Cloves have been shown to put an end to Candida growth in the mouth and intestine. A study found that clove “had a fast killing effect on yeast cells.”

Tea Tree

Another helpful essential oil, this oil can be an effective source for naturally treating small mold issues on surfaces and fabrics. Tea tree essential oil is a powerful natural anti-fungal that is often used in nontoxic cleaning solutions, and can also be beneficial in dealing with mold and mildew smells.

If you need to kill mold or mildew on clothing, or to eliminate a musty odor, simply add a few drops of tea tree oil to the wash cycle. This will also help kill mildew buildup in the washer and can be used to rinse and refresh clothing that was left in the machine too long.

If you have a small mold area to clean you can mix 1 tsp tea tree oil with 1 cup of water and put in a spray bottle. Once you have determined that the mold contamination is safe to clean yourself, you can spray this formula on the problem area, let it soak for awhile, and then carefully wipe clean. If you are cleaning a porous surface you may not want to dilute with water as this may feed the mold growth. Test a small area to make sure it does not damage the item. This should kill most spores and prevent the mold from returning. If you have a water issue or leak, you will want to make sure to get it fixed so that you do not have the same issue return.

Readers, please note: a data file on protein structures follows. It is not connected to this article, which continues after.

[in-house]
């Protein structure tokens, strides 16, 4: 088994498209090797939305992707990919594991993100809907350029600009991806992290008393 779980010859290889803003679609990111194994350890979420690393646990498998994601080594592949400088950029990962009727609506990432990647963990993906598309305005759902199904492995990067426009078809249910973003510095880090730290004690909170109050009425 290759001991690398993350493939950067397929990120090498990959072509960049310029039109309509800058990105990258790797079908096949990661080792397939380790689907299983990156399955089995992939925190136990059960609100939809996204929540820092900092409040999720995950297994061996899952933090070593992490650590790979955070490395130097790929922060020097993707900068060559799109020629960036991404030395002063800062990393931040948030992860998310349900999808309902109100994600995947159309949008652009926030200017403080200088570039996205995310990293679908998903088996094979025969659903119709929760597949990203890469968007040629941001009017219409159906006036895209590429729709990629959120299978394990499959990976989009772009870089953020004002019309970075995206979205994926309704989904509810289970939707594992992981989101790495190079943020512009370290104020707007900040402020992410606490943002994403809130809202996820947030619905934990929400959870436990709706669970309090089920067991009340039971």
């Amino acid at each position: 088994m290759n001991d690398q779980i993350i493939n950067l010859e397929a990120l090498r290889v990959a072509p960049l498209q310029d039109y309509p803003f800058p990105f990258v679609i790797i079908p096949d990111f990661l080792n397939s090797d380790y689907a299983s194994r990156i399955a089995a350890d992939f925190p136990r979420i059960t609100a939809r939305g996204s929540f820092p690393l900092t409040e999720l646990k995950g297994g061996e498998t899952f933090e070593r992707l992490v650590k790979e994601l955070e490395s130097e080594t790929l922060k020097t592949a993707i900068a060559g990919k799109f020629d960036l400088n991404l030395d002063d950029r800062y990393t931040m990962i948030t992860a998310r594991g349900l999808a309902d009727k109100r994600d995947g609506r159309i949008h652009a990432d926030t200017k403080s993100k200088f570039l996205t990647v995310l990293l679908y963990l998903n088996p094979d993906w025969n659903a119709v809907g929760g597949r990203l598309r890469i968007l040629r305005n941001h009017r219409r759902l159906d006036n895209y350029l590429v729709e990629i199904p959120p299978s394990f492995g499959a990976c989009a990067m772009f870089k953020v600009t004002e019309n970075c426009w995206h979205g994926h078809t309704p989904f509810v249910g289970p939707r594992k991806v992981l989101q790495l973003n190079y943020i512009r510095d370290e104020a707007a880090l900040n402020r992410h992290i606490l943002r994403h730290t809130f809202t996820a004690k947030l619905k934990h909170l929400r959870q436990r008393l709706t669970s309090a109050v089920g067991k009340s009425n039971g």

Please use caution as many of these oils are skin irritants and should always be diluted and used with care. Do not get them near your eyes.


Krystle Reeves assists in managing MoldBlogger.com, a website dedicated to providing a place to share and receive information that will better allow individuals to fight and conquer toxic mold and the consequences of mold exposure, and also blogs at Where the Green Things Grow where she shares her adventures and challenges while homesteading off-grid.


DISCLOSURE: This post may contain affiliate links, including Amazon.com. It allows us to recommend products at no extra cost to you and enables this free content to continue.

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Chrissy Mann February 4, 2015 - 6:10 am

Essential oils do not treat mycotoxins or dead mold effectively. Therefore recommending them is misleading if a person believes that they will solve a mold contamination issue using them. Mycotoxins and dead mold create a worst problem environmentally than mold and mold spores. Essential oils are wonderful in many ways but as far as effectively remediating poisonous toxic materials from mold contamination, it’s a wash.

krystle February 4, 2015 - 9:48 am

Hi Crissy,